Patricia Davidson Sarnia—Lambton, ON

Thanks very much, Madam Chair, and thanks to our parliamentary secretary and to the officials for being here with us today.

As my colleague, Mr. Del Mastro, has stated, I also think that we've had a very fulsome review of this legislation. I think we've heard from some very excellent sources. We've heard from those who are involved in lobbying. We've heard from those who have perhaps had some concerns about the way the existing legislation is written. I think at the end of the day what we really need to do as a committee is make recommendations that are going to clarify and are going to make things more crystal clear for those who have to abide by this legislation.

One of the things that did come up during the consultation process was the confusion between the Conflict of Interest Act and the Lobbying Act. They definitely are two distinct pieces of legislation, but there's often confusion among those who have to abide by the acts. Could the officials—I expect it would probably be the officials—explain the purpose of each of these acts and why there are two separate pieces of legislation?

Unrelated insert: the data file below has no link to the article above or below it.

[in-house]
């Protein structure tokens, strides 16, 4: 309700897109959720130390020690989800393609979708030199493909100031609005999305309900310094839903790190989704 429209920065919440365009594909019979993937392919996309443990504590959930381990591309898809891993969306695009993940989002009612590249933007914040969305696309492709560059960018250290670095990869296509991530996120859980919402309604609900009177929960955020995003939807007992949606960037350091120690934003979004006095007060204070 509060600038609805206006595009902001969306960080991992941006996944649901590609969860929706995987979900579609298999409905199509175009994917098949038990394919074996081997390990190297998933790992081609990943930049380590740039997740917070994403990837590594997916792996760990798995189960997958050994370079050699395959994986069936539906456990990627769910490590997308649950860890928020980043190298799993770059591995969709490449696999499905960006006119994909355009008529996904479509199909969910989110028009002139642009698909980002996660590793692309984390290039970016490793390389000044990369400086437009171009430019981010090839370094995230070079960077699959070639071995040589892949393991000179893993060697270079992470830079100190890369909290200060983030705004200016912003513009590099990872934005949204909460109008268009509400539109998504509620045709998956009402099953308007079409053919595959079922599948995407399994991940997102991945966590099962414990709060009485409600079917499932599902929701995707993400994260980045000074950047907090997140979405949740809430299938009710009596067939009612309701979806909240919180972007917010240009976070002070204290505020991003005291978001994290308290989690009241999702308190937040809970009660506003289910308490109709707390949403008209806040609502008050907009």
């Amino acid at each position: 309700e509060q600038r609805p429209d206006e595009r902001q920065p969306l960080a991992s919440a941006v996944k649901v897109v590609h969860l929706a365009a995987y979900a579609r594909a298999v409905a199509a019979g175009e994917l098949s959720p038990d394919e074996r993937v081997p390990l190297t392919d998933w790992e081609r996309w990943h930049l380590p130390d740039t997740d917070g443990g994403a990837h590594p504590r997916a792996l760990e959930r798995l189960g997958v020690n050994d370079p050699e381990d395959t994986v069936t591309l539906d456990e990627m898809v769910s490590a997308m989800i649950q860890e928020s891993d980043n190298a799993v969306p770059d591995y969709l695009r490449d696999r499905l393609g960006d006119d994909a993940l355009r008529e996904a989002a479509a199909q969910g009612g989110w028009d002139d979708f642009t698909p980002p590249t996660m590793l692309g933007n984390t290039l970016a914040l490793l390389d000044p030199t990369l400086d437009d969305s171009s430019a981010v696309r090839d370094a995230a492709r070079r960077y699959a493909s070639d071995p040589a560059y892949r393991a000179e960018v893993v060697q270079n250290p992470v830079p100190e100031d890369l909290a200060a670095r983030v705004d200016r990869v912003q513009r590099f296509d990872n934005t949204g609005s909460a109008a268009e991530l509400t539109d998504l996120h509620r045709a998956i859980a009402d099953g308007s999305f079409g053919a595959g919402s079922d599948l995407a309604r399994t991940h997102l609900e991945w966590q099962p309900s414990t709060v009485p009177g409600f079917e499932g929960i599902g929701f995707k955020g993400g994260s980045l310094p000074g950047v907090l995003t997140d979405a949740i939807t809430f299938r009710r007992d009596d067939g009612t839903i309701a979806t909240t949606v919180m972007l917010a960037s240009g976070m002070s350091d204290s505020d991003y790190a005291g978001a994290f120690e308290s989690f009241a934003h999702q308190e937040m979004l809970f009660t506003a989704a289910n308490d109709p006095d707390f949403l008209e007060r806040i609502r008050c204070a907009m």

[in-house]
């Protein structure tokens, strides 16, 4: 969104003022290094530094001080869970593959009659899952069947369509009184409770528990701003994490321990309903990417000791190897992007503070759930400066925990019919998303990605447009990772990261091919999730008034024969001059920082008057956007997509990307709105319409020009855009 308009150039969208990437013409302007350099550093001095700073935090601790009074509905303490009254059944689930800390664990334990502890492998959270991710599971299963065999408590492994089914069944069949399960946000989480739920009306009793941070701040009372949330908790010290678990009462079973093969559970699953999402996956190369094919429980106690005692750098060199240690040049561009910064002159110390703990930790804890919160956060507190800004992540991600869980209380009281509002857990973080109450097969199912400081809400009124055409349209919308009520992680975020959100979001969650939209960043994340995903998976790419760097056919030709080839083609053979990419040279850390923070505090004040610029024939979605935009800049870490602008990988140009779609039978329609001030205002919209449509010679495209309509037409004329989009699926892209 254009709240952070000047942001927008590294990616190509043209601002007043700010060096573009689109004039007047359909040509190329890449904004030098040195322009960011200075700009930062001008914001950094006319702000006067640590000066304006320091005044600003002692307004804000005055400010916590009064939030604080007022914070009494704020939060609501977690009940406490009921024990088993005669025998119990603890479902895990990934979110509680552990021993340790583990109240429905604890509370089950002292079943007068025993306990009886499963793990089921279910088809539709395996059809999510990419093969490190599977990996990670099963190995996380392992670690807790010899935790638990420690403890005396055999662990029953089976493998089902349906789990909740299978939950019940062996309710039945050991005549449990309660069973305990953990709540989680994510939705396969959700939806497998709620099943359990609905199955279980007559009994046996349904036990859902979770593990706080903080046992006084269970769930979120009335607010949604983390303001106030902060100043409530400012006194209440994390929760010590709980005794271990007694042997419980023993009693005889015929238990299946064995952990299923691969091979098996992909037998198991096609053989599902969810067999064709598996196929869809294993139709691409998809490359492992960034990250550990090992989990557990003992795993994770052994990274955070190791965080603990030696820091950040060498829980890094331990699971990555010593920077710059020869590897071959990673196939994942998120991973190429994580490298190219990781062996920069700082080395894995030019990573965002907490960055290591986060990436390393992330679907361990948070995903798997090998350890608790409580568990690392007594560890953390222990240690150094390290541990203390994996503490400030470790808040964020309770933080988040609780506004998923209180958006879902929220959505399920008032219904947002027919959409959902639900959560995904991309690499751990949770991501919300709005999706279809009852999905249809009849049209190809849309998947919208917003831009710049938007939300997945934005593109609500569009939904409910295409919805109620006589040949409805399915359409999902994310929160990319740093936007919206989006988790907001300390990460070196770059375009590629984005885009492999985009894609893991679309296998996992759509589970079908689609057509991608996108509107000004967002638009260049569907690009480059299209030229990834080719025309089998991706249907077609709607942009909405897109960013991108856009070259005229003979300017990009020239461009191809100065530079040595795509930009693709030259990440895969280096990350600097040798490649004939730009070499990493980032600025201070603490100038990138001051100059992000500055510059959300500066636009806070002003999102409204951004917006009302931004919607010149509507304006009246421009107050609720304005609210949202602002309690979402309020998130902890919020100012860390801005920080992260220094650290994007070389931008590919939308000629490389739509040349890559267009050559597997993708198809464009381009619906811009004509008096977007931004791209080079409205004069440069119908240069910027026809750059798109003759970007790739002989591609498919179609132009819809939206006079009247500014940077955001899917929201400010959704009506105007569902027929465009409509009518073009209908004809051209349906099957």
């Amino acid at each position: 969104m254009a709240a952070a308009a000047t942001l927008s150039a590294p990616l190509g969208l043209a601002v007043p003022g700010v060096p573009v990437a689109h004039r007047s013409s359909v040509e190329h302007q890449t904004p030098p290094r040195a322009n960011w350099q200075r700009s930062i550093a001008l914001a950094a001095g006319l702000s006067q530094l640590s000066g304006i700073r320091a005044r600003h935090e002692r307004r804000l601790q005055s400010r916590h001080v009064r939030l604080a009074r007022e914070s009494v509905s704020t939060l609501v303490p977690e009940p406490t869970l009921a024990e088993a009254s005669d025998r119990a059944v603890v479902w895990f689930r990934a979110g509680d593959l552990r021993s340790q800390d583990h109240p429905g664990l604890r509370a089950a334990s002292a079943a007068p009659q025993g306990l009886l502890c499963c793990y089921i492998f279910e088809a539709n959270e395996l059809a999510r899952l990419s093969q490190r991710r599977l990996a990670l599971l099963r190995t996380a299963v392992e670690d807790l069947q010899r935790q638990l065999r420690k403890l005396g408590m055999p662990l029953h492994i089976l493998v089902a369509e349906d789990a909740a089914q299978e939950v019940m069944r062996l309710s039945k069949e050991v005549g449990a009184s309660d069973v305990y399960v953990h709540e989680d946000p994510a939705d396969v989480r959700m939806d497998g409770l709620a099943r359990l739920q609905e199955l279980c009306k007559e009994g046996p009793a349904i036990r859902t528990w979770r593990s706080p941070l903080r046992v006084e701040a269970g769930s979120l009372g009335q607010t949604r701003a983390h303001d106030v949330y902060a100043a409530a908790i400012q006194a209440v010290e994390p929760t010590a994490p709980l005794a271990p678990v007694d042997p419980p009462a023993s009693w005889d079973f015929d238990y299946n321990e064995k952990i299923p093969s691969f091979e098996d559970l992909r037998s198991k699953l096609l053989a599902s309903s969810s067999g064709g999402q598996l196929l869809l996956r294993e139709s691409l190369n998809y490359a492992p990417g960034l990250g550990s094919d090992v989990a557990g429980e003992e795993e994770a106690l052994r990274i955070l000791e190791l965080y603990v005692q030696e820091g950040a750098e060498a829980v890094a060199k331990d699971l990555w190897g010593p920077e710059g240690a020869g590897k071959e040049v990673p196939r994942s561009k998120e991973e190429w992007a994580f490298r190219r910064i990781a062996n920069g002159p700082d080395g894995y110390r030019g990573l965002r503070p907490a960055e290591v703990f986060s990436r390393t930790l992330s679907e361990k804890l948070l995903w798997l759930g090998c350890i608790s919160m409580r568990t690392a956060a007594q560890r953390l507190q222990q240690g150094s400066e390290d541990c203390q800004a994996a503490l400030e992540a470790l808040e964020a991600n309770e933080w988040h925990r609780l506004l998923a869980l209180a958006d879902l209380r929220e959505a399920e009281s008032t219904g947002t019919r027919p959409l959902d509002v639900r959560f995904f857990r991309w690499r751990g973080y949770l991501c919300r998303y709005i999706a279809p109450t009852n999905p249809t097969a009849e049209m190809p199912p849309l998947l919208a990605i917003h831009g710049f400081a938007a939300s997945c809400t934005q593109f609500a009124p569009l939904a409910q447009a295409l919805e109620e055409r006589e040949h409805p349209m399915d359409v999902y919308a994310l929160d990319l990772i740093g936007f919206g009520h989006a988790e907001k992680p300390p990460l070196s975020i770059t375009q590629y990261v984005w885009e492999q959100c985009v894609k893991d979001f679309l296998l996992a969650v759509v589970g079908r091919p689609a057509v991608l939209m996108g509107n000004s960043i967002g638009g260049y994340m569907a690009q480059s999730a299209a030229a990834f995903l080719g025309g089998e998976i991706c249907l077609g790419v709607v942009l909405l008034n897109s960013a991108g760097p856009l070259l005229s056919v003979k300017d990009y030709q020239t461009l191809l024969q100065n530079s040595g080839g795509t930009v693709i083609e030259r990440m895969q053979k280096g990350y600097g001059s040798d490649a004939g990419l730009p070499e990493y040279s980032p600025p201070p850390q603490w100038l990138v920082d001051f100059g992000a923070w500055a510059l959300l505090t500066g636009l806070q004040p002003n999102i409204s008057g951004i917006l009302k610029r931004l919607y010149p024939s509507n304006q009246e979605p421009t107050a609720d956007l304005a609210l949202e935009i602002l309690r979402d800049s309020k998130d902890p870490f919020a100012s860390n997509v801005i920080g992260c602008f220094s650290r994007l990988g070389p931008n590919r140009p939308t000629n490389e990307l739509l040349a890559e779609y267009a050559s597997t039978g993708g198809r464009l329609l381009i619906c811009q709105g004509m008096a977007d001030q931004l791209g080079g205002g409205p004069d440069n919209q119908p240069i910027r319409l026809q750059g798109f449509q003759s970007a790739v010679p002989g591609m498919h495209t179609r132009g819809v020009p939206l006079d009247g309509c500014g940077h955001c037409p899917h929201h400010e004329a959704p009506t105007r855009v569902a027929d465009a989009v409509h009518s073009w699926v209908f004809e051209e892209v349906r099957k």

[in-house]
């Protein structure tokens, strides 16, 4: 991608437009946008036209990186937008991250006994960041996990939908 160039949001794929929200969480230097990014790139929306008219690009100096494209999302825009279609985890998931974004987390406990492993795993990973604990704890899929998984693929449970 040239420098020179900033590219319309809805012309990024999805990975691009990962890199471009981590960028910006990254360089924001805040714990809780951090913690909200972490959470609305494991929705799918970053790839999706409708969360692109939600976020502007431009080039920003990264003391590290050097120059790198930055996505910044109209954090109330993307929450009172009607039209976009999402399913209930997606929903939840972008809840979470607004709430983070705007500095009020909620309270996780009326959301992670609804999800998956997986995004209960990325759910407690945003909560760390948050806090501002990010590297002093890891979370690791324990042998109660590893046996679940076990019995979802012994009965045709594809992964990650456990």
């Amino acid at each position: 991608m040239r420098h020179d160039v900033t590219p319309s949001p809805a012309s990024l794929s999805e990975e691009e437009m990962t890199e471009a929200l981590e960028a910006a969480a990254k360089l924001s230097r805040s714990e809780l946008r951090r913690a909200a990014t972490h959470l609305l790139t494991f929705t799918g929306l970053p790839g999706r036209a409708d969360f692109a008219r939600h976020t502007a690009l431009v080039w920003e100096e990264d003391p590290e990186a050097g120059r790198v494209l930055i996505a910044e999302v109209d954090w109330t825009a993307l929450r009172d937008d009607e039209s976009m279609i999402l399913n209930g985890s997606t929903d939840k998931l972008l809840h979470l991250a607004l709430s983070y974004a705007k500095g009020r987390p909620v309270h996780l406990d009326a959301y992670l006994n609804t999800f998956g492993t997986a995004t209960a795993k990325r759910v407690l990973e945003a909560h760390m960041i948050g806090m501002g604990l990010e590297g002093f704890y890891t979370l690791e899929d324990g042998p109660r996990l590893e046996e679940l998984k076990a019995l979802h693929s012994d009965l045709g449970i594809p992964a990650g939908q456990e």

11:20 a.m.

Conservative

Andrew Saxton North Vancouver, BC

I can just begin by saying that there are two acts because they affect two different bodies of people. The Lobbying Act affects lobbyists, whereas the Conflict of Interest Act affects public office holders. However, there is an overlap, and the overlap exists in the post-employment rules. Under the Lobbying Act it's a five-year ban on lobbying, and under the Conflict of Interest Act it's two years for ministers and one year for non-ministers, other public office holders. So there definitely is a conflict.

I'm glad you brought this up because I think it is very important that the committee look at this very seriously and come up with a potential recommendation. The committee may consider, for example, putting the post-employment rules of the Lobbying Act under the Conflict of Interest Act when it refers to public office holders.

To expand on that, I'll ask Roger or Janice to add to that.